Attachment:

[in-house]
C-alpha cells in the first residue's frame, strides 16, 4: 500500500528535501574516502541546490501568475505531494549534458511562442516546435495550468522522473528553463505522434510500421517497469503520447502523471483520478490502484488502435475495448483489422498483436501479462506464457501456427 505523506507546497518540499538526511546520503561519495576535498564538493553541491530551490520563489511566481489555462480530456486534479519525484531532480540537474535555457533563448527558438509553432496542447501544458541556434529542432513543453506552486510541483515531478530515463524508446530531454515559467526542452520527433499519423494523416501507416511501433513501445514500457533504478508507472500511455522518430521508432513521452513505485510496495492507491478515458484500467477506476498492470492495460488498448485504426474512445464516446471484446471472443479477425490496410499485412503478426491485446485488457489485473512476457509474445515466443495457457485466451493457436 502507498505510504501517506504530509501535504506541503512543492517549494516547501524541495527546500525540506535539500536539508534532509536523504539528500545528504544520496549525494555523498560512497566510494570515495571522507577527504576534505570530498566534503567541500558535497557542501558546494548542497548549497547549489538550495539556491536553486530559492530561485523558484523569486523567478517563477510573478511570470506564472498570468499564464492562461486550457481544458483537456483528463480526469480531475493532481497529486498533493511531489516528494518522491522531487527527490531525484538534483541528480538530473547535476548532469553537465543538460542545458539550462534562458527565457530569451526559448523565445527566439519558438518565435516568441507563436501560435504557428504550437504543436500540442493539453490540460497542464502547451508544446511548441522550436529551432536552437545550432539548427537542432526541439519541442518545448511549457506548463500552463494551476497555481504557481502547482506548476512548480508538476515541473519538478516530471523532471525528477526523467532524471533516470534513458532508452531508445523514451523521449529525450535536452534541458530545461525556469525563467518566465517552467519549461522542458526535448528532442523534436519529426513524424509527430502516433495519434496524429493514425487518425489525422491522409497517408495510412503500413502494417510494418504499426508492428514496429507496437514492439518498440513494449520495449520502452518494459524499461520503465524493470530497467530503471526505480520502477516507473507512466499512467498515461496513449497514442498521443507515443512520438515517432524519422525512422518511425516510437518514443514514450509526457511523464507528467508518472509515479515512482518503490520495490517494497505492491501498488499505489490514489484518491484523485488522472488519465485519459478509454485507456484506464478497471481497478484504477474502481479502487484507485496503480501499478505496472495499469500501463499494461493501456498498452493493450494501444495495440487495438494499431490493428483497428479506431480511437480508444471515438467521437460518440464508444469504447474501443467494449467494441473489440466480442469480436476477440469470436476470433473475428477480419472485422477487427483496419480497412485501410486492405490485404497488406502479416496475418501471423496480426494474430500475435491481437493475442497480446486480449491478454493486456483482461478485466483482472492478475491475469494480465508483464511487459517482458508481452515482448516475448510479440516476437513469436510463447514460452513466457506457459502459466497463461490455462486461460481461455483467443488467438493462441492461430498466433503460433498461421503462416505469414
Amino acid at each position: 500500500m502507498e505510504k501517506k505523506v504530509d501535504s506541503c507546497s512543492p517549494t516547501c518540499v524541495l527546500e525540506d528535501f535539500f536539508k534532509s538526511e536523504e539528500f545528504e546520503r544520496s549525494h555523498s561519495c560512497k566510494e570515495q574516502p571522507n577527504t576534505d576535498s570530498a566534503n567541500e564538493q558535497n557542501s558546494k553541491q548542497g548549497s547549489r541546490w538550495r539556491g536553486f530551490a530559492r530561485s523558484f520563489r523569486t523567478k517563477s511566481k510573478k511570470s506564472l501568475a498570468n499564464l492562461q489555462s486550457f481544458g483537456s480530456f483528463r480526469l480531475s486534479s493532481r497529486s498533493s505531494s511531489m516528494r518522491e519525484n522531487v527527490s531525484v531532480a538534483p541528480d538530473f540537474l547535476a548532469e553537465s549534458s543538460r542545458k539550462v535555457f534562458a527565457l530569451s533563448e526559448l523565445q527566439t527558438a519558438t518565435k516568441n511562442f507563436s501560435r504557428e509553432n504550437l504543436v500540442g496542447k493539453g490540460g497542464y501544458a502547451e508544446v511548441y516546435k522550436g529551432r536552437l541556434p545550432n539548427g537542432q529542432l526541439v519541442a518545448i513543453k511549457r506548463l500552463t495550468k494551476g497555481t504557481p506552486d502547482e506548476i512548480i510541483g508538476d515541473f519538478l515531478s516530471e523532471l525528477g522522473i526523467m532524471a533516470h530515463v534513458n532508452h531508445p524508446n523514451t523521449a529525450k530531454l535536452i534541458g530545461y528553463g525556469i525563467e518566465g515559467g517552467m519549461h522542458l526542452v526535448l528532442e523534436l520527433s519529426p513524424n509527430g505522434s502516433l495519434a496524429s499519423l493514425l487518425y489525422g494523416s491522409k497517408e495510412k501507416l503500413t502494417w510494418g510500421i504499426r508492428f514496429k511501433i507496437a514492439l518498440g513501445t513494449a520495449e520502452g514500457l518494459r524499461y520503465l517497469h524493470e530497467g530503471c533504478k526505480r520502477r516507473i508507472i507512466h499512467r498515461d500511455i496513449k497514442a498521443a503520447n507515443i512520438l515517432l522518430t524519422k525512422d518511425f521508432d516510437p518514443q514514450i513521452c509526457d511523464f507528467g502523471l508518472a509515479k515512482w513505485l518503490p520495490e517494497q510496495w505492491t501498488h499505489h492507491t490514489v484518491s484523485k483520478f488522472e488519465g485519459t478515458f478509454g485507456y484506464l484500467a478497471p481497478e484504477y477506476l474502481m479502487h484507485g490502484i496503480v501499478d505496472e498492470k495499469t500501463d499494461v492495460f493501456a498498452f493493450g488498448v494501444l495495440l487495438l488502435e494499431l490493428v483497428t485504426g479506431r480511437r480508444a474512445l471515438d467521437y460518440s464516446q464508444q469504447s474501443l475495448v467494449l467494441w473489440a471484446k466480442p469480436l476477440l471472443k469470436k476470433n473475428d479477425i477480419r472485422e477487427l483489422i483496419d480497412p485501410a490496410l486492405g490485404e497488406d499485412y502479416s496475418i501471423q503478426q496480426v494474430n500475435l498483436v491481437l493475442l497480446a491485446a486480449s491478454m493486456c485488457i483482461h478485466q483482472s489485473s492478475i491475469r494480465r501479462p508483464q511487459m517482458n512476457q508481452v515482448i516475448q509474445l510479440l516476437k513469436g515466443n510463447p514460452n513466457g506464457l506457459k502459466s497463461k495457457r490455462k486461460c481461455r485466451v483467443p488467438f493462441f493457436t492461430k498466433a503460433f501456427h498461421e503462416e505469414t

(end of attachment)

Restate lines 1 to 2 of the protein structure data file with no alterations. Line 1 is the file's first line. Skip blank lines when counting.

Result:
[in-house]
C-alpha cells in the first residue's frame, strides 16, 4: 500500500528535501574516502541546490501568475505531494549534458511562442516546435495550468522522473528553463505522434510500421517497469503520447502523471483520478490502484488502435475495448483489422498483436501479462506464457501456427 505523506507546497518540499538526511546520503561519495576535498564538493553541491530551490520563489511566481489555462480530456486534479519525484531532480540537474535555457533563448527558438509553432496542447501544458541556434529542432513543453506552486510541483515531478530515463524508446530531454515559467526542452520527433499519423494523416501507416511501433513501445514500457533504478508507472500511455522518430521508432513521452513505485510496495492507491478515458484500467477506476498492470492495460488498448485504426474512445464516446471484446471472443479477425490496410499485412503478426491485446485488457489485473512476457509474445515466443495457457485466451493457436 502507498505510504501517506504530509501535504506541503512543492517549494516547501524541495527546500525540506535539500536539508534532509536523504539528500545528504544520496549525494555523498560512497566510494570515495571522507577527504576534505570530498566534503567541500558535497557542501558546494548542497548549497547549489538550495539556491536553486530559492530561485523558484523569486523567478517563477510573478511570470506564472498570468499564464492562461486550457481544458483537456483528463480526469480531475493532481497529486498533493511531489516528494518522491522531487527527490531525484538534483541528480538530473547535476548532469553537465543538460542545458539550462534562458527565457530569451526559448523565445527566439519558438518565435516568441507563436501560435504557428504550437504543436500540442493539453490540460497542464502547451508544446511548441522550436529551432536552437545550432539548427537542432526541439519541442518545448511549457506548463500552463494551476497555481504557481502547482506548476512548480508538476515541473519538478516530471523532471525528477526523467532524471533516470534513458532508452531508445523514451523521449529525450535536452534541458530545461525556469525563467518566465517552467519549461522542458526535448528532442523534436519529426513524424509527430502516433495519434496524429493514425487518425489525422491522409497517408495510412503500413502494417510494418504499426508492428514496429507496437514492439518498440513494449520495449520502452518494459524499461520503465524493470530497467530503471526505480520502477516507473507512466499512467498515461496513449497514442498521443507515443512520438515517432524519422525512422518511425516510437518514443514514450509526457511523464507528467508518472509515479515512482518503490520495490517494497505492491501498488499505489490514489484518491484523485488522472488519465485519459478509454485507456484506464478497471481497478484504477474502481479502487484507485496503480501499478505496472495499469500501463499494461493501456498498452493493450494501444495495440487495438494499431490493428483497428479506431480511437480508444471515438467521437460518440464508444469504447474501443467494449467494441473489440466480442469480436476477440469470436476470433473475428477480419472485422477487427483496419480497412485501410486492405490485404497488406502479416496475418501471423496480426494474430500475435491481437493475442497480446486480449491478454493486456483482461478485466483482472492478475491475469494480465508483464511487459517482458508481452515482448516475448510479440516476437513469436510463447514460452513466457506457459502459466497463461490455462486461460481461455483467443488467438493462441492461430498466433503460433498461421503462416505469414